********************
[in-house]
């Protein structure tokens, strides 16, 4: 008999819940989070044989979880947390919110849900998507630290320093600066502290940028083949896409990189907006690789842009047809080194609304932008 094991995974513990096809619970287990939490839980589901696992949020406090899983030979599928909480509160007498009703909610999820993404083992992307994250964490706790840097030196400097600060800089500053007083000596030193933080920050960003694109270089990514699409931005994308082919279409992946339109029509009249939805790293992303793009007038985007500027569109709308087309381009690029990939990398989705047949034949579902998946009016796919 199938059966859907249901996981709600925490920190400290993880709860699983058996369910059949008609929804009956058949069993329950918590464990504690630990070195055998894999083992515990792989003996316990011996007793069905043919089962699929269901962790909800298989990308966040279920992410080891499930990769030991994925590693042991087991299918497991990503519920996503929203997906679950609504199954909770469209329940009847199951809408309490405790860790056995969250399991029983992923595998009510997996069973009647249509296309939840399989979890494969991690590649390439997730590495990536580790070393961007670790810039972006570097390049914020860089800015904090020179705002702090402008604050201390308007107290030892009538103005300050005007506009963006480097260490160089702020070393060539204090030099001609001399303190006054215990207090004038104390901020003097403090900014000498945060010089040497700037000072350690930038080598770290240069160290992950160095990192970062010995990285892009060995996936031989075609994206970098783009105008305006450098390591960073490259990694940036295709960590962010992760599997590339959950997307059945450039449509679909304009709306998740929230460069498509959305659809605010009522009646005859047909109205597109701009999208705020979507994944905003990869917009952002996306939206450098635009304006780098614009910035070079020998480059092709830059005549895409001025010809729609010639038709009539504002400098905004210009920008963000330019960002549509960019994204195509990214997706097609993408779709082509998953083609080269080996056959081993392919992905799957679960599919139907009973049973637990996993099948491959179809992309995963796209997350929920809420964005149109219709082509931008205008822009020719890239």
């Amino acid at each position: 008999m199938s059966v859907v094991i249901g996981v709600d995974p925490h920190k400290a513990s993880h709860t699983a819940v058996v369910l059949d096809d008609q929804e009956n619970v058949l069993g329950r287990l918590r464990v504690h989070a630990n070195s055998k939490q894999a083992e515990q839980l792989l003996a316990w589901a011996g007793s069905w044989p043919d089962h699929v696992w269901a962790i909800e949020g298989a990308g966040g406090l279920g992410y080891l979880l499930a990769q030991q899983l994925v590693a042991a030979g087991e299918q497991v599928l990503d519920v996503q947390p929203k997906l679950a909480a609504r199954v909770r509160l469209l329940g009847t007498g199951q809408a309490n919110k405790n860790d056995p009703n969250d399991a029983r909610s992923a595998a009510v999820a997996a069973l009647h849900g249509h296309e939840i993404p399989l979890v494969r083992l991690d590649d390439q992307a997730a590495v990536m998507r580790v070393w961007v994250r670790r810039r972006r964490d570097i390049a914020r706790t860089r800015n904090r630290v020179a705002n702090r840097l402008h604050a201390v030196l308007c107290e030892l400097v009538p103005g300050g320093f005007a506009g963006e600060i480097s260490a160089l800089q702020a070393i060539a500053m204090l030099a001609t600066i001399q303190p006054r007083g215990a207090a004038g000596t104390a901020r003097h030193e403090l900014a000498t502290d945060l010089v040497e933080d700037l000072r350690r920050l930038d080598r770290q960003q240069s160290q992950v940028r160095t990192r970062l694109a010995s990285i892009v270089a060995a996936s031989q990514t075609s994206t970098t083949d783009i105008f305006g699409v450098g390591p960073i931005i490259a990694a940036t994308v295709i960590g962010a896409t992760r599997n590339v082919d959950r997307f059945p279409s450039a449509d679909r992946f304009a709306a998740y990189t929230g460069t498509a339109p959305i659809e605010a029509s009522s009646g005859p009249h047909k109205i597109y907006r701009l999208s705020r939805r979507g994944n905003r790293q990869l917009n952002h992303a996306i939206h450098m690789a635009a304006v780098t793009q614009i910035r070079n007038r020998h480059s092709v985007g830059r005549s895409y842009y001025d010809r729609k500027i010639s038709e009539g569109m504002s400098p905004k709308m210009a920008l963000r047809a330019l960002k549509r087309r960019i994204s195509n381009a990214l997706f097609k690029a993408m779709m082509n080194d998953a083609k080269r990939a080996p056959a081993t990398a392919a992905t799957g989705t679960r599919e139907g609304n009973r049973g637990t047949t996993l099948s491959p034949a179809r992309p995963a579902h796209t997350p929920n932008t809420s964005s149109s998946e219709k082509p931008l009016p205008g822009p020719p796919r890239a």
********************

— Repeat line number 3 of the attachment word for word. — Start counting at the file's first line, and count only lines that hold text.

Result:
């Amino acid at each position: 008999m199938s059966v859907v094991i249901g996981v709600d995974p925490h920190k400290a513990s993880h709860t699983a819940v058996v369910l059949d096809d008609q929804e009956n619970v058949l069993g329950r287990l918590r464990v504690h989070a630990n070195s055998k939490q894999a083992e515990q839980l792989l003996a316990w589901a011996g007793s069905w044989p043919d089962h699929v696992w269901a962790i909800e949020g298989a990308g966040g406090l279920g992410y080891l979880l499930a990769q030991q899983l994925v590693a042991a030979g087991e299918q497991v599928l990503d519920v996503q947390p929203k997906l679950a909480a609504r199954v909770r509160l469209l329940g009847t007498g199951q809408a309490n919110k405790n860790d056995p009703n969250d399991a029983r909610s992923a595998a009510v999820a997996a069973l009647h849900g249509h296309e939840i993404p399989l979890v494969r083992l991690d590649d390439q992307a997730a590495v990536m998507r580790v070393w961007v994250r670790r810039r972006r964490d570097i390049a914020r706790t860089r800015n904090r630290v020179a705002n702090r840097l402008h604050a201390v030196l308007c107290e030892l400097v009538p103005g300050g320093f005007a506009g963006e600060i480097s260490a160089l800089q702020a070393i060539a500053m204090l030099a001609t600066i001399q303190p006054r007083g215990a207090a004038g000596t104390a901020r003097h030193e403090l900014a000498t502290d945060l010089v040497e933080d700037l000072r350690r920050l930038d080598r770290q960003q240069s160290q992950v940028r160095t990192r970062l694109a010995s990285i892009v270089a060995a996936s031989q990514t075609s994206t970098t083949d783009i105008f305006g699409v450098g390591p960073i931005i490259a990694a940036t994308v295709i960590g962010a896409t992760r599997n590339v082919d959950r997307f059945p279409s450039a449509d679909r992946f304009a709306a998740y990189t929230g460069t498509a339109p959305i659809e605010a029509s009522s009646g005859p009249h047909k109205i597109y907006r701009l999208s705020r939805r979507g994944n905003r790293q990869l917009n952002h992303a996306i939206h450098m690789a635009a304006v780098t793009q614009i910035r070079n007038r020998h480059s092709v985007g830059r005549s895409y842009y001025d010809r729609k500027i010639s038709e009539g569109m504002s400098p905004k709308m210009a920008l963000r047809a330019l960002k549509r087309r960019i994204s195509n381009a990214l997706f097609k690029a993408m779709m082509n080194d998953a083609k080269r990939a080996p056959a081993t990398a392919a992905t799957g989705t679960r599919e139907g609304n009973r049973g637990t047949t996993l099948s491959p034949a179809r992309p995963a579902h796209t997350p929920n932008t809420s964005s149109s998946e219709k082509p931008l009016p205008g822009p020719p796919r890239a």